appropriate that my first trip out with the LGMG was our first
attendance at the open day of Nunhead Cemetery in southeast London.
Nunhead is one of the 'Great Seven' cemeteries opened in the
mid-19th-century to provide more burial space for the capital, and its
Friends organisation holds an Open Day each year, with tours, stalls
and entertainments. Cemeteries, museums, historic houses, anything with
an historical theme was a potential visit for London Gothic, and if it
fitted in with the Gothic continuum, then all the better.|
be honest, most music that gets played at Goth clubs doesn't do much
for me, and sometimes the quality of the sound system is so poor it's hard
to tell what's on the DJ's turntable anyway. You go for the ambience as
much as anything else. My favourite club was Tanz Macabre, which
used to be held down in the Stygian depths of the Arts Theatre Club in
Frith Street, Soho. The venue was tiny and moving around inside often presented a distinct challenge, yet it had a charm unmatched anywhere else. There was a fireplace and a piano, for heaven's sake. It suited me, too, as it operated on a Sunday night from 6 to 11, meaning I could tear
away after an evening service at church, enjoy a couple of hours and
still be home at a tolerable time. I remember one particular visit
after a long absence, and the accompanying sense of warmth,
companionship, and coming home. It's good that Tanz still exists, but it's moved loc ation and time a number of times and no longer fits with my habits and demands.|
The third photo above shows
Vagabonds, another London club, in its longest-term home at the Liberty
Bounds, a Wetherspoon pub on the edge of the City. The Liberty aspired to a tawdry sort of glamour which suited the Goths perfectly, with a swooping staircase and a balcony for observing the dancefloor.
Again, as is the habit of these things, the management decided they
didn't want Vagabonds around anymore, and it never really settled
anywhere else, folding entirely after about 18 months.
had other, more sedate favourite venues, too. I organised a couple of
gatherings at the Bridge Coffee House in Shoreditch, a wonderfully
opulent little café with a vaguely Ottoman feel to it, packed with theatrical furnishings and whose upper
floor is screened from the vulgar world outside with thick drapes.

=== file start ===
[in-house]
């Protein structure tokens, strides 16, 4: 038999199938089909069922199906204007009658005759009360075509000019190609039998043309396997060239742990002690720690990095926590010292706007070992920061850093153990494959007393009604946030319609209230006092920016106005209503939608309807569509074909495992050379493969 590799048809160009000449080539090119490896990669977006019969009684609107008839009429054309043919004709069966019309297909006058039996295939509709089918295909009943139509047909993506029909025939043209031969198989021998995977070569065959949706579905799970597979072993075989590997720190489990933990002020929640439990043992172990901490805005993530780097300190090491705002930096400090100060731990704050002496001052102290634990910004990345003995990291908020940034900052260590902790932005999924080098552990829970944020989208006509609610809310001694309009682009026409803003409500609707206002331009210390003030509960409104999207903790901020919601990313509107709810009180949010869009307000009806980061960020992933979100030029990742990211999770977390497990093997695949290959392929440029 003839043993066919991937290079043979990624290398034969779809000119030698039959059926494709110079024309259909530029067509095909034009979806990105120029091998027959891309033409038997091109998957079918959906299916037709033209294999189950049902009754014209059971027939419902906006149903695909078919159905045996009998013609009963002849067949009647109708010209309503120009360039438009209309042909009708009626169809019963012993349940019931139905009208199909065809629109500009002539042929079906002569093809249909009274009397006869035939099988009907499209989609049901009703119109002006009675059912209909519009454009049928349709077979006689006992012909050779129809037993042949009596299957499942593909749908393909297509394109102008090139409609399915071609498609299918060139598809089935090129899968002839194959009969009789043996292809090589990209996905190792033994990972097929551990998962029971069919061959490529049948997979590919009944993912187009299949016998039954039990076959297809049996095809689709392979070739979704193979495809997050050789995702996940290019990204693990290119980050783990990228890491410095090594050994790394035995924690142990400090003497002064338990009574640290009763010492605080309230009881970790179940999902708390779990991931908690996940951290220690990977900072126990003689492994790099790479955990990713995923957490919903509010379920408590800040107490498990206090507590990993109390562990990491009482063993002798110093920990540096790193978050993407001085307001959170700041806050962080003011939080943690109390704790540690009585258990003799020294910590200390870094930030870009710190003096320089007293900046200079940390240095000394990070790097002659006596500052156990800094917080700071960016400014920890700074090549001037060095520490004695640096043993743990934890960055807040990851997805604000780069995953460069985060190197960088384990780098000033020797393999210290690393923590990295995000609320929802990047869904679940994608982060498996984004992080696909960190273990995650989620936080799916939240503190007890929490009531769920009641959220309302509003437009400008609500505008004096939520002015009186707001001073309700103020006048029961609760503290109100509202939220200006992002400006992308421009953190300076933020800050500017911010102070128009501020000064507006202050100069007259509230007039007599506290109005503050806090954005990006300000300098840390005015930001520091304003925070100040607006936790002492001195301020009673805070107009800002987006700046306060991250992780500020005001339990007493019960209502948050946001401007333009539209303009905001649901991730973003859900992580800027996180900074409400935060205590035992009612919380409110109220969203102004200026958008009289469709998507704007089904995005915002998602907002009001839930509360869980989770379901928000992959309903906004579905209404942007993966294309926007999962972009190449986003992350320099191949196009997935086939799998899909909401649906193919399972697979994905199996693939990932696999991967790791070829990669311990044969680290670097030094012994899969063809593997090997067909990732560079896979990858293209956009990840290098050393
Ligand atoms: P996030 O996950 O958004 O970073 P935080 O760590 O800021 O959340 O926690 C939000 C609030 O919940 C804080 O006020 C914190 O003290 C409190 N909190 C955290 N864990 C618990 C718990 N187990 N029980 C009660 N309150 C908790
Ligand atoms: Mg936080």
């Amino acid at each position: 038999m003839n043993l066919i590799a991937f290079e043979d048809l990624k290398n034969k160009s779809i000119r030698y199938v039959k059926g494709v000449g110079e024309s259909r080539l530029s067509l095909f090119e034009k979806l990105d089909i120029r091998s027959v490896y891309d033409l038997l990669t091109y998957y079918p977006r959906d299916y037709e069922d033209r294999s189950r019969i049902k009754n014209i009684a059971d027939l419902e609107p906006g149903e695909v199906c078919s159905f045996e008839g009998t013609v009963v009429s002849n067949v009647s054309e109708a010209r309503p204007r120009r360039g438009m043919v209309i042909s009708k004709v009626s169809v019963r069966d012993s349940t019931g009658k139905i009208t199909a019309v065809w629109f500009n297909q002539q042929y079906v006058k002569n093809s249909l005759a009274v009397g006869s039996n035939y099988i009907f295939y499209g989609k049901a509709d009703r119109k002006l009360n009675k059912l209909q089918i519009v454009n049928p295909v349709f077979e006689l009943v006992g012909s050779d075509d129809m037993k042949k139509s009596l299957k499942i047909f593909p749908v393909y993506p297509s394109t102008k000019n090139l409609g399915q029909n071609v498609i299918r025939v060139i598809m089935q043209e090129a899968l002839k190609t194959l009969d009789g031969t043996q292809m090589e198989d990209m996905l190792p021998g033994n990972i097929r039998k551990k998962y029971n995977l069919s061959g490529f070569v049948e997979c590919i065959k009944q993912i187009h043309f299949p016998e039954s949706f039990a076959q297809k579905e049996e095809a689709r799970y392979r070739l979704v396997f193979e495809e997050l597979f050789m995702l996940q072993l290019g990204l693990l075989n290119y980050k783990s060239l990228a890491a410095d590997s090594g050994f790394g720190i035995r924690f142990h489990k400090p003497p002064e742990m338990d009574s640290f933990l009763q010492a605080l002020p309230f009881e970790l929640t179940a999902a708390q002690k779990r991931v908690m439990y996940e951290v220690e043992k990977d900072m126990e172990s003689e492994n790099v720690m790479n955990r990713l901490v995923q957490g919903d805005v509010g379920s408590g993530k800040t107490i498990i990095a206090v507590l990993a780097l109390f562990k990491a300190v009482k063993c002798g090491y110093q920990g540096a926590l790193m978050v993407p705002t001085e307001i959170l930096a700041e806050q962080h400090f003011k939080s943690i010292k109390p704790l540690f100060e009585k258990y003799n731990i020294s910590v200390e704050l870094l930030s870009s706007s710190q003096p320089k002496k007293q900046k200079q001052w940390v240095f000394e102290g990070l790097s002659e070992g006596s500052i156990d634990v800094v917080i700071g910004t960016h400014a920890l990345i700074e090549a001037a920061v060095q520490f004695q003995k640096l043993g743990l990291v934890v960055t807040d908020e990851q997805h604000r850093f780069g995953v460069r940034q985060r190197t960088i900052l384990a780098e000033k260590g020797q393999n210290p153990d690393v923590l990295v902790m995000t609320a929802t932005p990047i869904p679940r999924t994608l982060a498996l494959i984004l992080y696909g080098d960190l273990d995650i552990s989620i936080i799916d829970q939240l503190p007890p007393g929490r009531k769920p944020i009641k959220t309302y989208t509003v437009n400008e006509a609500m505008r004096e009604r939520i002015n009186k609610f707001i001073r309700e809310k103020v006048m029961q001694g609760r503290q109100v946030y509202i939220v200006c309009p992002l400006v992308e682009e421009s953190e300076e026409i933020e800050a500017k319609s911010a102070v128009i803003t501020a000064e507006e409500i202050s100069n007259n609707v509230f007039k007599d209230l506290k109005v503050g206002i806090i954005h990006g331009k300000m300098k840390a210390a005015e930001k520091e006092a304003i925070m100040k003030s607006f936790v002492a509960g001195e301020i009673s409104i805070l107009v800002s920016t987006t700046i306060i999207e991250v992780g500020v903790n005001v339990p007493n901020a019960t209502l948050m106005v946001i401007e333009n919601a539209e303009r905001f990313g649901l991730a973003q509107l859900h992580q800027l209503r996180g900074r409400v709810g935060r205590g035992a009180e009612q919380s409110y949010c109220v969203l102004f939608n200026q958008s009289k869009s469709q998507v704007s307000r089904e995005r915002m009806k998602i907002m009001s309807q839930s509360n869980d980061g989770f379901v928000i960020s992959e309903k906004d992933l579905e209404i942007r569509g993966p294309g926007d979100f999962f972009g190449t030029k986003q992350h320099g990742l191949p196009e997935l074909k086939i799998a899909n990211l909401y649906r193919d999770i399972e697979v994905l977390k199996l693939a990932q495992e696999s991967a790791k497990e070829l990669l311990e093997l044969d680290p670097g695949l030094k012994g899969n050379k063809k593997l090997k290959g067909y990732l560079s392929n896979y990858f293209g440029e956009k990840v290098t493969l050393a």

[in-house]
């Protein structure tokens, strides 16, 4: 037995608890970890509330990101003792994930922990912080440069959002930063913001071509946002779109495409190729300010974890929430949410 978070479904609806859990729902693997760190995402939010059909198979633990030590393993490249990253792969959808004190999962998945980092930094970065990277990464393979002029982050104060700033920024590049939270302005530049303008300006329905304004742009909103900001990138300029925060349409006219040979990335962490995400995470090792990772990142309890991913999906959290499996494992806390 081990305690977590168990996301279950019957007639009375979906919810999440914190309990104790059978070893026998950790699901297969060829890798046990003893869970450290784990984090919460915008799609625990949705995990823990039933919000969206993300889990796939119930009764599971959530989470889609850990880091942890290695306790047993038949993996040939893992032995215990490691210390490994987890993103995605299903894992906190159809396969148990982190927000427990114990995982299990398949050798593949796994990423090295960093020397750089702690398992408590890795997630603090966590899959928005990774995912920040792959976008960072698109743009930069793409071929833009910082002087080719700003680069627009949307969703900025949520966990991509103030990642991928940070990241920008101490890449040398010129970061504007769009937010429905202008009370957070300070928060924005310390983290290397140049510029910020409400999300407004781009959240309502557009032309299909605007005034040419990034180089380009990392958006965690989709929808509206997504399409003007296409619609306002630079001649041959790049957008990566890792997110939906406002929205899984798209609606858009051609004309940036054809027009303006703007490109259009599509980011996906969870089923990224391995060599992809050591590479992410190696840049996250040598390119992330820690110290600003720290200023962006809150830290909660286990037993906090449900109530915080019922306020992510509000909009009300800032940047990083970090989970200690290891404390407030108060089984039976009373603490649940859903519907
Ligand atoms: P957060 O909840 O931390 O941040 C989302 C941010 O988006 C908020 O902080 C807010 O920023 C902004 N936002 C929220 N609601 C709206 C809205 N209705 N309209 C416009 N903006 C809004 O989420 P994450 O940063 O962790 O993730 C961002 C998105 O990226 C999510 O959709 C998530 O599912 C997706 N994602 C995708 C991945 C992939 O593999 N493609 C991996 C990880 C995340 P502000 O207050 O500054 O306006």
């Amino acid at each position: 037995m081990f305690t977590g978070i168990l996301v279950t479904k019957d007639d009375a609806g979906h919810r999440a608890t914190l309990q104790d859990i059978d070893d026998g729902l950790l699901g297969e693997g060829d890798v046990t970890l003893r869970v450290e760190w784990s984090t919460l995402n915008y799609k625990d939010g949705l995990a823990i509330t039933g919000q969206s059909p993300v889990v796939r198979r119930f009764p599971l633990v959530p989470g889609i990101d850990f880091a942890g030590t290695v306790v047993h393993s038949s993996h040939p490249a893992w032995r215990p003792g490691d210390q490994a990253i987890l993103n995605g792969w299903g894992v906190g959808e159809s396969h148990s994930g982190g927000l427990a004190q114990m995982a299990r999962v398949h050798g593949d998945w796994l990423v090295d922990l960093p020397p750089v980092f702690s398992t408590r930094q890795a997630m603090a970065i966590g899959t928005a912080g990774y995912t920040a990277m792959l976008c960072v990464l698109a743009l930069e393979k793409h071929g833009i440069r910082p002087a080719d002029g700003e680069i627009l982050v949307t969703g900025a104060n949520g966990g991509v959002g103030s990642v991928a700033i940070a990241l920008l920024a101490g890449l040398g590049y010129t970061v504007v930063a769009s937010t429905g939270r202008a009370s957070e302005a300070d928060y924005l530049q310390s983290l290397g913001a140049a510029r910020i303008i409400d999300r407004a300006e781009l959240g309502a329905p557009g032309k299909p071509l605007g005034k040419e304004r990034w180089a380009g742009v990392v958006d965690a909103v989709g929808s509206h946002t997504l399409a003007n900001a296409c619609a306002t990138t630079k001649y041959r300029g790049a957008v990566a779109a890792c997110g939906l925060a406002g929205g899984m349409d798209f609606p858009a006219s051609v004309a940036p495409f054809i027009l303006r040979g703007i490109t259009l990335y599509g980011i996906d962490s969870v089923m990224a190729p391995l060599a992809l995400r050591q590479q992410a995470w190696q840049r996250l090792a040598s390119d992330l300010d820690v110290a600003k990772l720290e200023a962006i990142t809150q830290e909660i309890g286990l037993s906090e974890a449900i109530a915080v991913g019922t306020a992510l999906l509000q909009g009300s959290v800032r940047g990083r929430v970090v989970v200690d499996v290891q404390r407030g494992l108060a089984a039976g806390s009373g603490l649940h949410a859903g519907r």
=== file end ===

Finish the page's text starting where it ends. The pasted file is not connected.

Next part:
popular gathering which still takes place is the Alternative Bring
& Buy Sale. Vendors of a tremendous variety of stuff from hats to
jewellery to books to (as you can see) mugs descend periodically on the
Dome in Tufnell Park to offer their wares to a discerning public. I
always found that those of us with a Y chromosome were decidedly less well
catered for, but you stood a chance of catching up with all sorts of
people there. |
long series of Goth Walks was a great LGMG institution during the time
the group was run by the Young Lord Declan and his spouse Minerva. Dex
is a great enthusiast for history and as a means of sharing some of the
arcane facts he discovered about the nooks and crannies of the capital
organised a set of themed walks which eventually numbered into the
early 30s. The walks not only introduced people to a variety of places
and parts of London and aspects of its history, but gave people a
chance to chat, before, during, and after walking, in a way which noisy
clubs don't. This particular Walk was no.7, 'A Matter of Honour', which concerned duelling and took us round a damp Hyde Park.|
a way of giving something back to the Group, I also contributed to the
Walks and ended up devising a number. These photos, clockwise from top
left, were taken by friends and show the walks I did about City
churches (looking towards St Dunstan-in-the-East), Gothic Revival
architecture (at All Saints' Church, Margaret Street), Dickens (by St
Andrew-in-the-Wardrobe), and wells (round the
back of King's Cross at the site of St Chad's Well). |
finish with a variety of snaps of social events, but I remember perhaps
most fondly the summer parties I hosted at the Rectory for a couple of
years for those friends bold enough to make it out to darkest Surrey.
My garden is not really that well-suited to croquet, as it slopes and
has two fruit trees in the middle of the lawn, but that didn't stop us.|